From its roots in California, hospital owner Prime Healthcare Services Inc. is expanding across the country by acquiring financially troubled hospitals, including Roxborough Memorial and Lower Bucks in the Philadelphia region. At hospitals on the verge of closing, the for-profit company is generally welcome - even as disputes with a large union and a major competitor in Southern California dog the firm's reputation. In Roxborough, where the community hospital has changed hands three times since 2003, Prime and its regional chief executive, Peter J. Adamo, have made a positive impression, Bernard Guet, executive director of the Roxborough Development Corp., said Thursday.
June 14, 2014 |
Horizon Blue Cross Blue Shield of New Jersey will start selling two new health insurance plans for small businesses in July, with lower premiums and lower out-of-pocket costs if patients go to certain doctors, the Newark company said Thursday. When participants in the plans go to doctors who participate in a program that pays them more when they improve patient satisfaction and patient care, the patients will save money. Under the traditional model of care, doctors get paid more by providing more services.
March 3, 2008 |
Registered nurse Patrice Arrell was ready with her standardized pre-op checklist when the patient arrived at Chester County Hospital on Tuesday morning for an operation to replace his aching right knee. She made sure that the staff reviewed the 62-year-old's medical history and pre-admission records, and conducted a slew of routine tests. And Arrell herself put a "compression stocking" on the patient's left leg long before he was wheeled off to the operating room. The tight-fitting hosiery prevents blood from accumulating in an inactive leg. Confirming that it is used, every time, is one of many steps the hospital has devised to lower the risk of potentially deadly blood clots after surgery.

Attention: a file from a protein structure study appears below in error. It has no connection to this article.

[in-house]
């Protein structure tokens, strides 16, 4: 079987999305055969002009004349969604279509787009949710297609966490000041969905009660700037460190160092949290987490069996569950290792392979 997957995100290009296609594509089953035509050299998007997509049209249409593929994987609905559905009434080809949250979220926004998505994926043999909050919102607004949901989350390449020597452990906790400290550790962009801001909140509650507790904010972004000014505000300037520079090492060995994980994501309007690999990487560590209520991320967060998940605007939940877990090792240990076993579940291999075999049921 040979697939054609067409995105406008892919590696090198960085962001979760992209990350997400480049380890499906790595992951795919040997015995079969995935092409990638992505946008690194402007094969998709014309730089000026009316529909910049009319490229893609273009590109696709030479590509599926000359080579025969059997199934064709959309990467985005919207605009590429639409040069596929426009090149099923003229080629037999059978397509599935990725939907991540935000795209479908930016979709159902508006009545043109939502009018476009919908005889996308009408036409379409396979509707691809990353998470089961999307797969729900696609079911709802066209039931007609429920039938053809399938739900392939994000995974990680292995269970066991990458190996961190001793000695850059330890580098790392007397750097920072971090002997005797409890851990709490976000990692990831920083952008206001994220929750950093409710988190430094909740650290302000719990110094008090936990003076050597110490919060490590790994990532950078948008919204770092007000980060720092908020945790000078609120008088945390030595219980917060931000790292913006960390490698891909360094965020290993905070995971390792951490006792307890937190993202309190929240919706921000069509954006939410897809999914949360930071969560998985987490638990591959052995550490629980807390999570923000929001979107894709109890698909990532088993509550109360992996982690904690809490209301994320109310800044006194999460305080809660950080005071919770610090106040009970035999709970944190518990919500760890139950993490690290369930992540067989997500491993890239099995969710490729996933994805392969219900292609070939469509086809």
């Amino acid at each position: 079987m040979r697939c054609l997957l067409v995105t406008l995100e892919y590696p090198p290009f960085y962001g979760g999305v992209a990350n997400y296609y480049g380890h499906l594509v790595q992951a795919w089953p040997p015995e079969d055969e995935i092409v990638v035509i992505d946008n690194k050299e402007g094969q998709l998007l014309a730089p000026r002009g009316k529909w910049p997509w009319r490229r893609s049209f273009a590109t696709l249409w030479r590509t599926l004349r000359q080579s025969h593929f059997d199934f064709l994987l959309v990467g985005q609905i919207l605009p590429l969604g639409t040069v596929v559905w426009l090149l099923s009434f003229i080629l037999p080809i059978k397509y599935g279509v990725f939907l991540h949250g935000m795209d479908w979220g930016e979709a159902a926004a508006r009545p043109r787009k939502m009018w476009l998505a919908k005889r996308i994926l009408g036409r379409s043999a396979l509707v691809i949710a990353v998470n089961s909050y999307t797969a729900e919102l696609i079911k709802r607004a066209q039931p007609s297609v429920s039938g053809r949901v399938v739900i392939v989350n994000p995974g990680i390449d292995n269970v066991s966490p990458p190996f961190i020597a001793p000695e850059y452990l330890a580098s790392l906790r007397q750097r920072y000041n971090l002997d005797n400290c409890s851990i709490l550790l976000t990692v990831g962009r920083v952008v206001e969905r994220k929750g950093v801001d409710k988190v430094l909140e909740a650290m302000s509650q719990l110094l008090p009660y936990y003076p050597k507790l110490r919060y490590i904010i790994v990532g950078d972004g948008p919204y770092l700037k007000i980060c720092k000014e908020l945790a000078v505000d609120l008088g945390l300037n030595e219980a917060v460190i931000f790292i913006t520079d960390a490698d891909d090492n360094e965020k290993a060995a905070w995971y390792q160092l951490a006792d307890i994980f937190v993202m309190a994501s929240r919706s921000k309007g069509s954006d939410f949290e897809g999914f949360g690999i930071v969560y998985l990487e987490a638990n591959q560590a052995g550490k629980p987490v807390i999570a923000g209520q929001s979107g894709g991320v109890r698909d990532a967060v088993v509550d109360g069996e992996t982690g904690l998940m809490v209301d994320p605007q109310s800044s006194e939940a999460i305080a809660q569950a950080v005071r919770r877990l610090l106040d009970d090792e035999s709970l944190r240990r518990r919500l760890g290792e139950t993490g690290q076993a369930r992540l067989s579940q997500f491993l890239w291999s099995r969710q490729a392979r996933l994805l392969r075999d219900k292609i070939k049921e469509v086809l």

February 11, 1999 |
With ledgers bleeding red ink, officials at Cooper Hospital-University Medical Center are stepping up efforts to cut costs, but insist their economizing will not shortchange patient care. The sprawling health-care system suffered operating losses of more than $8 million in 1998. The exact amount will not be made public until a year-end audit is completed, in about four weeks, said Michael Dolfman, executive vice president for Cooper. "The financial difficulties have in no way affected or influenced patient care," Dolfman said yesterday.
March 20, 1999 |
Two neighborhood doctors' clinics - and possibly more - will close as part of Cooper Health System's cost-cutting, officials of the financially troubled medical network confirmed yesterday. Patients at the two clinics, both in Collingswood, are being directed to other Cooper-affiliated clinics not far away, Cooper spokeswoman Kathy McLaughlin said. Leslie Hirsch, Cooper's acting president and chief executive officer, said that belt-tightening would require the consolidation of some satellite offices scattered throughout South Jersey.